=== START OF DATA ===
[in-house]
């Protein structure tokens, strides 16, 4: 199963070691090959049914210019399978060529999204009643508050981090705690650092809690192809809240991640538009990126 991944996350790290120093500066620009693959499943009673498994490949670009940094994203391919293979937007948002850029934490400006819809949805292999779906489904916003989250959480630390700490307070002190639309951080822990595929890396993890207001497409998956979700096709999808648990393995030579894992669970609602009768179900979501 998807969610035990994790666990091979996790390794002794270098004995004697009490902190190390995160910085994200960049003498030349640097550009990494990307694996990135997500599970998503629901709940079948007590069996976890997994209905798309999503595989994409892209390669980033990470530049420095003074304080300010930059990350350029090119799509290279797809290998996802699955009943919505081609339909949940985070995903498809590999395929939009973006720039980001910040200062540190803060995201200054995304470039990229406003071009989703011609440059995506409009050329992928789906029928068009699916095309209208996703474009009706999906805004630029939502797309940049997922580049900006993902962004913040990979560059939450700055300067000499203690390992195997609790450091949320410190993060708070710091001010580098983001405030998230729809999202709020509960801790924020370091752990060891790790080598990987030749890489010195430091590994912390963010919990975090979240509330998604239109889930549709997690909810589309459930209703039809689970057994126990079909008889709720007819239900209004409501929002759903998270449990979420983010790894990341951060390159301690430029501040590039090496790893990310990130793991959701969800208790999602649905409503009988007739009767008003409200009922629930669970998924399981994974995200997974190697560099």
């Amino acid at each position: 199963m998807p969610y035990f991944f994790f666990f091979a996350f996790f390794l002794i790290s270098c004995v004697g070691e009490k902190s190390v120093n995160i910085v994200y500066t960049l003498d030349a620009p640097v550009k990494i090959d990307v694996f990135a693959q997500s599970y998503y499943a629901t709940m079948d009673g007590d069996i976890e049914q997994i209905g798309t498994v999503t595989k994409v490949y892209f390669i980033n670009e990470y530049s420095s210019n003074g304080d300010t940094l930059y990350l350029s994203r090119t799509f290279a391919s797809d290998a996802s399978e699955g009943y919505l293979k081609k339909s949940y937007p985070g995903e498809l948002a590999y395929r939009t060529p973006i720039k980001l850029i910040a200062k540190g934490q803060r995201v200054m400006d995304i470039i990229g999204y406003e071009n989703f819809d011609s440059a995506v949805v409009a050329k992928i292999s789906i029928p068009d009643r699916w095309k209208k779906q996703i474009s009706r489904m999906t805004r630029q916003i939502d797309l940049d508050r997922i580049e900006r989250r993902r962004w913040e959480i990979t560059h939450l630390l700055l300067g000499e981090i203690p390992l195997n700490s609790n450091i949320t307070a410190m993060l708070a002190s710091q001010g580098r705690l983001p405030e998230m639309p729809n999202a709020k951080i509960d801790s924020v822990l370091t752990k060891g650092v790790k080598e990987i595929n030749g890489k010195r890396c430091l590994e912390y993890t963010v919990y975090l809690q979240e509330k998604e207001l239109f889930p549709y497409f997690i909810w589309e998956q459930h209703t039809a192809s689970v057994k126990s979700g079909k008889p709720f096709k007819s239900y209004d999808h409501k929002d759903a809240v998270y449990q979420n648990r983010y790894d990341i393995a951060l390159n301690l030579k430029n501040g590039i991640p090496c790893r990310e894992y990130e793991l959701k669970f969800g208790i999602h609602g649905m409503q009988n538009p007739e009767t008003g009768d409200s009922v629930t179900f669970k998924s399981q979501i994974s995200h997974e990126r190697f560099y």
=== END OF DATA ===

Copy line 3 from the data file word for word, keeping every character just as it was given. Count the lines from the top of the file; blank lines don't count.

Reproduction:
């Amino acid at each position: 199963m998807p969610y035990f991944f994790f666990f091979a996350f996790f390794l002794i790290s270098c004995v004697g070691e009490k902190s190390v120093n995160i910085v994200y500066t960049l003498d030349a620009p640097v550009k990494i090959d990307v694996f990135a693959q997500s599970y998503y499943a629901t709940m079948d009673g007590d069996i976890e049914q997994i209905g798309t498994v999503t595989k994409v490949y892209f390669i980033n670009e990470y530049s420095s210019n003074g304080d300010t940094l930059y990350l350029s994203r090119t799509f290279a391919s797809d290998a996802s399978e699955g009943y919505l293979k081609k339909s949940y937007p985070g995903e498809l948002a590999y395929r939009t060529p973006i720039k980001l850029i910040a200062k540190g934490q803060r995201v200054m400006d995304i470039i990229g999204y406003e071009n989703f819809d011609s440059a995506v949805v409009a050329k992928i292999s789906i029928p068009d009643r699916w095309k209208k779906q996703i474009s009706r489904m999906t805004r630029q916003i939502d797309l940049d508050r997922i580049e900006r989250r993902r962004w913040e959480i990979t560059h939450l630390l700055l300067g000499e981090i203690p390992l195997n700490s609790n450091i949320t307070a410190m993060l708070a002190s710091q001010g580098r705690l983001p405030e998230m639309p729809n999202a709020k951080i509960d801790s924020v822990l370091t752990k060891g650092v790790k080598e990987i595929n030749g890489k010195r890396c430091l590994e912390y993890t963010v919990y975090l809690q979240e509330k998604e207001l239109f889930p549709y497409f997690i909810w589309e998956q459930h209703t039809a192809s689970v057994k126990s979700g079909k008889p709720f096709k007819s239900y209004d999808h409501k929002d759903a809240v998270y449990q979420n648990r983010y790894d990341i393995a951060l390159n301690l030579k430029n501040g590039i991640p090496c790893r990310e894992y990130e793991l959701k669970f969800g208790i999602h609602g649905m409503q009988n538009p007739e009767t008003g009768d409200s009922v629930t179900f669970k998924s399981q979501i994974s995200h997974e990126r190697f560099y």